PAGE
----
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We live in very anxious times. Different phases of error are following each other with great rapidity, like waves before the gale on a stormy sea. A very short time ago we were deeply distressed by the sceptical tendencies of certain able writers,—tendencies still in rapid progress, though public attention has been recently directed into another channel. Now we are startled by the open declaration of Romish doctrine, and open practice of Romish ceremonial, by men who have accepted office in a church which declares these very doctrines to be “blasphemous fables and dangerous deceits.” It has become, therefore, absolutely necessary that we p. 4should understand the reasons why the Church of England has separated from that of Rome, and why it is that we raise our voice against these innovations. I am well aware that such a subject is distasteful to many minds. Some shrink from the trouble of controversy, and would rather have their whole attention fixed on that which they find helpful to their own souls. Others think it uncharitable; and maintain that, provided a person be conscientious in his practice, we need feel no anxiety about the truth or error of his creed. But I am persuaded that it will not do so to deal with truth. These are days in which we must know what we believe, and why we believe it. If we desire to stand fast, we must know our standing-ground. And if we desire to see our young people growing up as witnesses for the Lord Jesus Christ, we must not merely strive to call forth in them a religion of feeling, but must train them in sound Scriptural principles, that they may be able to give an answer to every one who asketh them a reason of the hope that is in them. The Romish question is forced upon us by the enormous efforts which the Church of Rome is making for the recovery of its ancient supremacy in England; and I must say, and say it with the p. 5deepest grief and humiliation, I fear we have been betrayed, in many cases, by men who, as clergymen of the Church of England, have pledged themselves to the very principles they are betraying. It is high time, therefore, that we should understand the ground of our solemn protest against Rome, and that we should not merely study truth in its simplicity, but study it likewise in its opposition to Romish error. I purpose, however, God helping me, to direct your thoughts this morning to one point of the controversy. I cannot attempt the many points on which we are at issue. I confine myself, therefore, to one; and that is, the teaching of the word of God with reference to our exalted Saviour, in opposition to the teaching of Rome in the doctrine of transubstantiation. May the Lord direct our studies, and write His own truth most deeply on our hearts!“But this man, after he had offered one sacrifice for sins for ever, sat down on the right hand of God.”内蒙古时时彩手机购彩app下载安装网站骨王 身上 Let me briefly give you four reasons. Then, again, with the place there has been a complete change in His employment. He was here to found His kingdom and to make atonement. He is there to carry out the results of that atonement and to reign. His office was represented by the high priest of old, who first in the outer court offered the sacrifice, and p. 7afterwards went in before the mercy-seat to sprinkle the blood. So Christ Jesus here on earth offered Himself as the sacrifice, and now He is gone into the holy of holies there to present the blood before the mercy-seat of God. Thus He is described by St. Peter (Acts, v. 31) as being exalted to be a “Prince and a Saviour;” a Prince, because He is exalted as King of kings and Lord of lords; a Saviour, because as a living friend, He is saving those whom, when on earth, He redeemed by His blood. Every passage, therefore, which describes Him in His present condition, represents Him as in the possession of living power. Sometimes He is said to be reigning, as (1 Cor. xv. 25), “He must reign till He hath put all enemies under His feet.” Sometimes we see Him as the Priest (Heb. iv. 14), “Seeing then that we have a great High Priest, that is passed into the heavens, Jesus the Son of God.” Sometimes He is the Advocate (1 John, ii. 1, 2), “If any man sin we have an Advocate with the Father, Jesus Christ the righteous;” and sometimes He is the loving Friend, watching the struggles of His faithful disciples, and waiting to welcome His dying servant in the solemn moments of his rough and stormy martyrdom. p. 8“Behold,” said Stephen, “I see the heavens opened, and the Son of Man standing at the right hand of God;” and so, having seen it, he followed up the vision by the dying prayer, “Lord Jesus, receive my spirit.” (Acts, vii. 56.) “But this man, after he had offered one sacrifice for sins for ever, sat down on the right hand of God.”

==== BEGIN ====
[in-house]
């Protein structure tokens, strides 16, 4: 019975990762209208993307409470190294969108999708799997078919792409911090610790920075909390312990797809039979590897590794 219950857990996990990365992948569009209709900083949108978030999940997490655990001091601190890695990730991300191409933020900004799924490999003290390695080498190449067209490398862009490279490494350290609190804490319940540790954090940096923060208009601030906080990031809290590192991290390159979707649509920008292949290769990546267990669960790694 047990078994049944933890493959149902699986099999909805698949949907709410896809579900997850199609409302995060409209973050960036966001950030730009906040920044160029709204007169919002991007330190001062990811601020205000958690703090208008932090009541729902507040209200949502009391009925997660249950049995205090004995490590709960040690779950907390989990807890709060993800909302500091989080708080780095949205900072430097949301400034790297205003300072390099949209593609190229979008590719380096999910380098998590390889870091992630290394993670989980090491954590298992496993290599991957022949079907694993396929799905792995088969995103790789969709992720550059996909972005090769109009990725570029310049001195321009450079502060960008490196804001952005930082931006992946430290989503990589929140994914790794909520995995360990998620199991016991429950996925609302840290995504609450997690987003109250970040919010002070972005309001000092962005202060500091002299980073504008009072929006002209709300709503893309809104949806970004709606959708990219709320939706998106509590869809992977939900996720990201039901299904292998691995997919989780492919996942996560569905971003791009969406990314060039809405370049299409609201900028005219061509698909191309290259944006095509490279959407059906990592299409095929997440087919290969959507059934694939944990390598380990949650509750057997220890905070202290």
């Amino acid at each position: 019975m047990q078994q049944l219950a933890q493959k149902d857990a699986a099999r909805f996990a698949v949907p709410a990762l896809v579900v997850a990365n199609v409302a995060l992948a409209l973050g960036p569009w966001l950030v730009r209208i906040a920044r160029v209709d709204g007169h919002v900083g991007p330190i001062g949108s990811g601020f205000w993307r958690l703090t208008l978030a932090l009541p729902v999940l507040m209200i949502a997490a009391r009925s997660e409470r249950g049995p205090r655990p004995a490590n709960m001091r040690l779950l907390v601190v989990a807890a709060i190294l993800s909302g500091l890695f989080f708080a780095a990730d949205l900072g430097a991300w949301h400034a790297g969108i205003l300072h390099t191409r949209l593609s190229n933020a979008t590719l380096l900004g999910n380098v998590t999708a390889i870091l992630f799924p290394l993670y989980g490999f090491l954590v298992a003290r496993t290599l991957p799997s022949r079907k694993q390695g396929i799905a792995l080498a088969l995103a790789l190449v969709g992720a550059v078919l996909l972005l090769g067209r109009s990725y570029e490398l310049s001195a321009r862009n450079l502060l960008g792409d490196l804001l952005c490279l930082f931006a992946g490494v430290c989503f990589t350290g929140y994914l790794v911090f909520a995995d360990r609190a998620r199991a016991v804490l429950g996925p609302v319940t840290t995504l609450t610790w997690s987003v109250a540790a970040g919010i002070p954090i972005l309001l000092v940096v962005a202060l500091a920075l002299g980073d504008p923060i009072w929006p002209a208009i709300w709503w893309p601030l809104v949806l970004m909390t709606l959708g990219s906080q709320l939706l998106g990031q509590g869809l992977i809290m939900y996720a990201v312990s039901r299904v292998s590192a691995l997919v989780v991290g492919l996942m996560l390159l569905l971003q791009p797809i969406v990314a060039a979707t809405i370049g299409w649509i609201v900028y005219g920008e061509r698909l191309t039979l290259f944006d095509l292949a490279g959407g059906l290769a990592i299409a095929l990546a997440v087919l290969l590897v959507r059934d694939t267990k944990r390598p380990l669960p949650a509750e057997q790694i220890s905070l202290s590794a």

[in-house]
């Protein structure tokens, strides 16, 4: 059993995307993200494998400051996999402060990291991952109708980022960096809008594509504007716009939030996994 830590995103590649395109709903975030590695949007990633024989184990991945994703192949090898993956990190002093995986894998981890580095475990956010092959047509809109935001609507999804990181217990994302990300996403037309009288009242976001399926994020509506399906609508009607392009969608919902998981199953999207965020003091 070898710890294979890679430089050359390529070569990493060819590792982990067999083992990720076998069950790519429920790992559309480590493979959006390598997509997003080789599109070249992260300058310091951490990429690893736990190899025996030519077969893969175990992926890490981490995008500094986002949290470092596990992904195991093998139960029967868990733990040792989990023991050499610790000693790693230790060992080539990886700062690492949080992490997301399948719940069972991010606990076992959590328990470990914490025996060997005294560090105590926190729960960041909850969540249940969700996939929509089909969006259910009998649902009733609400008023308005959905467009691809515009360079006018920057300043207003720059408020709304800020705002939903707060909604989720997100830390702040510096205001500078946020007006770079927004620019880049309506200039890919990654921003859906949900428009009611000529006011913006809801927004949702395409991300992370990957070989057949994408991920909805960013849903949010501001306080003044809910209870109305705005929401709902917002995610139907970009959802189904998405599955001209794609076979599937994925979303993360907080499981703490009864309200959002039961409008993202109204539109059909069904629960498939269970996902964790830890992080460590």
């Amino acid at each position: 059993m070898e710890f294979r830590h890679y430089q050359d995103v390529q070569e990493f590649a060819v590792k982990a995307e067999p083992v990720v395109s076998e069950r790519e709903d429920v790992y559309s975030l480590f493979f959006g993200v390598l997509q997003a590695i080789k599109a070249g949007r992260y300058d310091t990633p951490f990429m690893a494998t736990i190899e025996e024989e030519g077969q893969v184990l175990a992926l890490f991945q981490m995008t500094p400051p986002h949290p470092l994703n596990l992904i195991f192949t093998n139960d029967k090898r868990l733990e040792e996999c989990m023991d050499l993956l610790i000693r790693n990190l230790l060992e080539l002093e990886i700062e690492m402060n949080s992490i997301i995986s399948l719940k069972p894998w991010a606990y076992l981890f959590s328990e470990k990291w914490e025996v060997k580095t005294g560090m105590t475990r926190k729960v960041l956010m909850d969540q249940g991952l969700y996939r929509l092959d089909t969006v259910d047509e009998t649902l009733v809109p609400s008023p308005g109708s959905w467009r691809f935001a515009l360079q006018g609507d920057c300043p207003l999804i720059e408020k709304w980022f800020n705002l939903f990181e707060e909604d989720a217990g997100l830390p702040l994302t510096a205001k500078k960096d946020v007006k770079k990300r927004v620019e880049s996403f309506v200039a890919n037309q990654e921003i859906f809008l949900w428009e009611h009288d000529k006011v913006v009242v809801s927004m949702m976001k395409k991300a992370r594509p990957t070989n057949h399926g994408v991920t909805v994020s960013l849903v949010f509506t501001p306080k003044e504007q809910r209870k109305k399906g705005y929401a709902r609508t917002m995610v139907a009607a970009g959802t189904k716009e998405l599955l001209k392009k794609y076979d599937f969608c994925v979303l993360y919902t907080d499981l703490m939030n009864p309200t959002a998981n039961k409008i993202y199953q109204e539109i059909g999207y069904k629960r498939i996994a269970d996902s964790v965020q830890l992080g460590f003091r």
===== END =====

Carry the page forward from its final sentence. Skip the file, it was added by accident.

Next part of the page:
三分pk10手机投注平台虫神 鲜血 But the ministry of the word must also have its public character, and the glad tidings of reconciliation must be publicly preached to a ruined world. It was this that appeared to be the prominent idea in the Apostle’s mind when he spoke of the ministry of reconciliation; for he at once proceeded to give a specimen of it in the great appeal which immediately follows:—“Now then we are ambassadors for Christ, as though God did beseech you by us: we pray you in Christ’s stead, be ye reconciled to God. For he hath made him to be sin for us, who knew no sin; that we might be made the righteousness of God in him.” (2 Cor. v. 20, 21.) In Matt. xxvi. 29, our Lord calls the wine the fruit of the vine after consecration. But I do not deny that the text is one of considerable difficulty. The first great difficulty is to ascertain to whom the words were spoken. From Luke, xxiv. 33, we find that the persons present were “the eleven, and them that were with them;” and there is nothing in the record to decide whether the words were addressed to the eleven Apostles separately, or to the whole company—including, of course, laymen and women. My own belief is, that they were addressed to the eleven separately, and conveyed a special judicial power to these inspired men. That they possessed such a power p. 59is clear from history; for when Peter retained the sin of Ananias and Sapphira, God ratified his decision by their death; and when St. Paul passed sentence on the incestuous person at Corinth, he clearly claimed a supernatural power of judgment when he said (1 Cor. v. 3-5), “For I verily, as absent in body but present in spirit, have judged already, as though I were present, concerning him that hath so done this deed. In the name of our Lord Jesus Christ, when ye are gathered together, and my spirit, with the power of our Lord Jesus Christ, to deliver such an one unto Satan for the destruction of the flesh, that the spirit may be saved in the day of the Lord Jesus.” So when he remitted the same sentence he clearly claimed special right to do so; as he said, “If I forgave anything, to whom I forgave it, for your sakes forgave I it, in the person of Christ.” But if this were the case, and if the power was given to the Apostles as a part of their apostolic office, it follows that with the Apostles it must have ceased for ever. Accordingly, in our Lord’s words there is not the smallest hint at transmission; and as for the idea that the Apostles could transmit it to the Bishops, and the Bishops to the Presbyters, it is altogether without foundation p. 60in the word of God. In fact, the case of the Corinthians proves clearly that it was not so transmitted. There cannot be a doubt, that when the epistle was written there were Presbyters in the Church of Corinth; and it is clear that Titus had just been there on a special mission, for he it was who brought to St. Paul the tidings of the repentance of the Corinthians (2 Cor. vii. 6, 7, and xii. 17, 18). But yet none of these persons appear to have had a transmitted power. It was necessary to refer the case to St. Paul himself. He retained and he remitted; and he did both “in the person of Christ.”